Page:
Originally Posted by Mr. Hanky
Since the end-use format will be 1080p, then the required Mpix will inherently be constrained. By definition of making a 1080p rendition, you explicitly agree to give up any detail or grain that exists beyond that bandwidth.
You made a faulty assertion here. If the grain is smaller than the pixel, the pixel will be the sampled average of the grains in that locality. There is no contingency that dictates extra noise will be generated due to this.
Exactly, so all is well, as long as adequate bitrate is in hand. Also note that grain isn't strictly one size nor completely random, either. So there may very well be grain contributions all along the bandwidth of the media, not just 1 for every 4 pixels. So averaging isn't necessarily going to make all individual grains disappear or blend nicely.
The end result could turn out any number of ways. So it is a bit arrogant for someone to dictate how it should look in the end or that one way is categorically right which makes anything different wrong.
"arrogant", now? Why can't you have discussions without making personalisations?
I think it's clear that you may have missed the meaning of what I posted.
What I am saying applies to the telecine process whereby the film stock is scanned to a digital master - it has nothing to do with any particular codec, but more to do with preventing random bits of grain from being overemphasized to the extend where it compromises the frame.
There is a lot of material on the web to describe this, but here is a "rough" portrayal:
Remember, for the sake of this example, that the distribution of the grains (of each color) are randomly distributed within the area to be sampled...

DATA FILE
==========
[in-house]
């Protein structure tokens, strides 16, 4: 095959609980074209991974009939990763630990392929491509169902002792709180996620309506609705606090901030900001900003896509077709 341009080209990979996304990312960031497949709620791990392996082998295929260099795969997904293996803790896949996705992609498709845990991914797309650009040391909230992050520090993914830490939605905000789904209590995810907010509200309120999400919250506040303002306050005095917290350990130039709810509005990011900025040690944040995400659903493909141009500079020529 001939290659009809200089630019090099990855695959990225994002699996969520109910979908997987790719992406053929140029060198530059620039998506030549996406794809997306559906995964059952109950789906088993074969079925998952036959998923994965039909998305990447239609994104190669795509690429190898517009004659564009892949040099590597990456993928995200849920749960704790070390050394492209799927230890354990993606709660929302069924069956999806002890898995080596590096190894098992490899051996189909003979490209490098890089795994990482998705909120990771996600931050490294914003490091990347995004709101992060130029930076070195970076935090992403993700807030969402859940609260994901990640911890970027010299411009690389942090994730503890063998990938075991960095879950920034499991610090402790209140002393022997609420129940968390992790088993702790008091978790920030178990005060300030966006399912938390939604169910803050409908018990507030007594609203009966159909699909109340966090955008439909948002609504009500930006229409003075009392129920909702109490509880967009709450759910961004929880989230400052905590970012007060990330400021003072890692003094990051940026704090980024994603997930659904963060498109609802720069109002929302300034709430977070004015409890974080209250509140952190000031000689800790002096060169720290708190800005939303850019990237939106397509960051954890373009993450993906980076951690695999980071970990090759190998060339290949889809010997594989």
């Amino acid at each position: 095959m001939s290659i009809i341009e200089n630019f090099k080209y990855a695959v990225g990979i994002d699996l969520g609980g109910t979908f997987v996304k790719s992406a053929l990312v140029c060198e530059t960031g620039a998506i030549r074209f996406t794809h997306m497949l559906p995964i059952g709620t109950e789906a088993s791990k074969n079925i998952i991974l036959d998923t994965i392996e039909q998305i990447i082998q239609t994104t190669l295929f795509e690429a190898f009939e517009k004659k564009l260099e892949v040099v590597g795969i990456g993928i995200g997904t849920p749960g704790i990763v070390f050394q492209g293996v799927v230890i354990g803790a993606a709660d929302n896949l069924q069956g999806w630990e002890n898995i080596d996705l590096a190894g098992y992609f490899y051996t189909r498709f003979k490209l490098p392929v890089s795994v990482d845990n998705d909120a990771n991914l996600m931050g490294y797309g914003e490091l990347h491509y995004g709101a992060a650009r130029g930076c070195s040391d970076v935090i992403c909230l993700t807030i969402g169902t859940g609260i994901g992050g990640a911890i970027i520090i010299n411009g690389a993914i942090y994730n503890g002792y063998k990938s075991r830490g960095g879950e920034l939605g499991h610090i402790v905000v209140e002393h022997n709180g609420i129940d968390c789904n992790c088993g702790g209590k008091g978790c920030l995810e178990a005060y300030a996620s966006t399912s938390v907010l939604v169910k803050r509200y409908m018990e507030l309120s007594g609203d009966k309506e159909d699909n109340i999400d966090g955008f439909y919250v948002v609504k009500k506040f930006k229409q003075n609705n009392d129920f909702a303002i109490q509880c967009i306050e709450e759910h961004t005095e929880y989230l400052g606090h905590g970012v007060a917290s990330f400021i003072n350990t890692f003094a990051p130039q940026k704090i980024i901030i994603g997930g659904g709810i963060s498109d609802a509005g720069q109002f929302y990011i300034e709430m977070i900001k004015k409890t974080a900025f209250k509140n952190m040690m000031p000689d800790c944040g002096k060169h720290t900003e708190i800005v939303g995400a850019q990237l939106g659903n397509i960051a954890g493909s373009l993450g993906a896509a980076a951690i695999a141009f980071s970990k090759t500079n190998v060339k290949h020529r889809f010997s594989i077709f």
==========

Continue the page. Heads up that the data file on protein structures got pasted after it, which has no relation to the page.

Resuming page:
lets say that a particular area covered by a 1920x1080 "pixel" has 15 specks of grain on it, and the "color" of the pixel should be a particular "shade". I'm going to show the Red, green and Blue specks with the letters RGB. Spaces without pigment and transparent and show white light.
This is an oversimplification, so don't everyone get twitchy
- in reality there will be "bits" or "specks" that have multiple colors filtered out to create blacks, etc, and they are not lined up pretty like this...
. . R . . . . R . . . . .B
. . B. . . . . . G. . . . . . G
. . B. . . . G. . . . . . R
. . . R. . . . . . . G. . . . . . B
. . . . G. . . . R. . . . B
I'd love to draw a fancy scope that shows a little "scanner" that doesn't view the whole "clump", but if you visualise a circle that covers a portion of the image, you can see that it will show a slightly different overall value depending on where it lands.
Not only that, but picture that a lot of those values above could be "clumps" of grain from different colors that stuck together during the film processing.
Not only that, but figure that most masters are not made from the original film, but copies. Anyone who has made photographic copies of negatives (I used to have a developing lab) knows that the "grain" from the original mostly doesn't line up with the particles on the new film, so the copy becomes much more "grainy" than the original.
Being able to average the grains or specks which describe the image would be crucial to getting a smooth representation of the image to the end viewer. Grain is NOT good, most of the time - it is simply just an artifact of the medium.
Spatial averaging is pretty standard - but I suspect that there are differences in how particular encoders handle averaging the grain TEMPORAlY - meaning, perhaps, that some encoders track a particular spot in a scene through multiple frames of motion. Some of the superior Video Processors on the market do this already to improve the picture on playback - so it would not be far fetched to assume that the competing encoders may have a few tricks up their sleeves as well.
Is the more "desirable" nature of the VC1 encodes (as expressed by some users here) a direct result of the "codec" or the "encoder"? We don't know.
Right now, one can be forgiven for assuming it is the codec, since most of us agree that the VC1 encodes (on the whole) look better.
But it is also possible that the MS encoder itself is doing a few tricks in the prepocessing to improve the structure of the picture before it is encoded.
All a guess - we can only speculate - but the end result is a very subjective matter. I prefer what I am seeing in the VC1 encodes at this time...